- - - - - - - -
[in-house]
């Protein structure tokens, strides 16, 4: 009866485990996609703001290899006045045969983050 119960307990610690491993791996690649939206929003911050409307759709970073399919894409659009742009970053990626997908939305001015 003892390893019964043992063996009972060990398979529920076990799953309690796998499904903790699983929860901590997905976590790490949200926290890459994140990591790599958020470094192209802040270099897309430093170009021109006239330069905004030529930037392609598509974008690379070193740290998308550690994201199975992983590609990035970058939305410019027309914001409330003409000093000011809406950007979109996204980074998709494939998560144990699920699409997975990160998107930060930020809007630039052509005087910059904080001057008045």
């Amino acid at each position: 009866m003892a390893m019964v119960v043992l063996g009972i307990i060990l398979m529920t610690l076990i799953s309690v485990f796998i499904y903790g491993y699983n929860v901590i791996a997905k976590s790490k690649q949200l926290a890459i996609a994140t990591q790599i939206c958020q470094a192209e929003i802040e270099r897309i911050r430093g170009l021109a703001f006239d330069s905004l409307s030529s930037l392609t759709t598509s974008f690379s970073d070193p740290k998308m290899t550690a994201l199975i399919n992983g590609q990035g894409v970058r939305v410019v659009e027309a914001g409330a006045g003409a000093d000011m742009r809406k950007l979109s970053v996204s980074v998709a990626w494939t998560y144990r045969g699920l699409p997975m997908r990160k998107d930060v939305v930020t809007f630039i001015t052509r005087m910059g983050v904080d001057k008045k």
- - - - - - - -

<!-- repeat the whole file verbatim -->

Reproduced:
[in-house]
């Protein structure tokens, strides 16, 4: 009866485990996609703001290899006045045969983050 119960307990610690491993791996690649939206929003911050409307759709970073399919894409659009742009970053990626997908939305001015 003892390893019964043992063996009972060990398979529920076990799953309690796998499904903790699983929860901590997905976590790490949200926290890459994140990591790599958020470094192209802040270099897309430093170009021109006239330069905004030529930037392609598509974008690379070193740290998308550690994201199975992983590609990035970058939305410019027309914001409330003409000093000011809406950007979109996204980074998709494939998560144990699920699409997975990160998107930060930020809007630039052509005087910059904080001057008045």
């Amino acid at each position: 009866m003892a390893m019964v119960v043992l063996g009972i307990i060990l398979m529920t610690l076990i799953s309690v485990f796998i499904y903790g491993y699983n929860v901590i791996a997905k976590s790490k690649q949200l926290a890459i996609a994140t990591q790599i939206c958020q470094a192209e929003i802040e270099r897309i911050r430093g170009l021109a703001f006239d330069s905004l409307s030529s930037l392609t759709t598509s974008f690379s970073d070193p740290k998308m290899t550690a994201l199975i399919n992983g590609q990035g894409v970058r939305v410019v659009e027309a914001g409330a006045g003409a000093d000011m742009r809406k950007l979109s970053v996204s980074v998709a990626w494939t998560y144990r045969g699920l699409p997975m997908r990160k998107d930060v939305v930020t809007f630039i001015t052509r005087m910059g983050v904080d001057k008045k």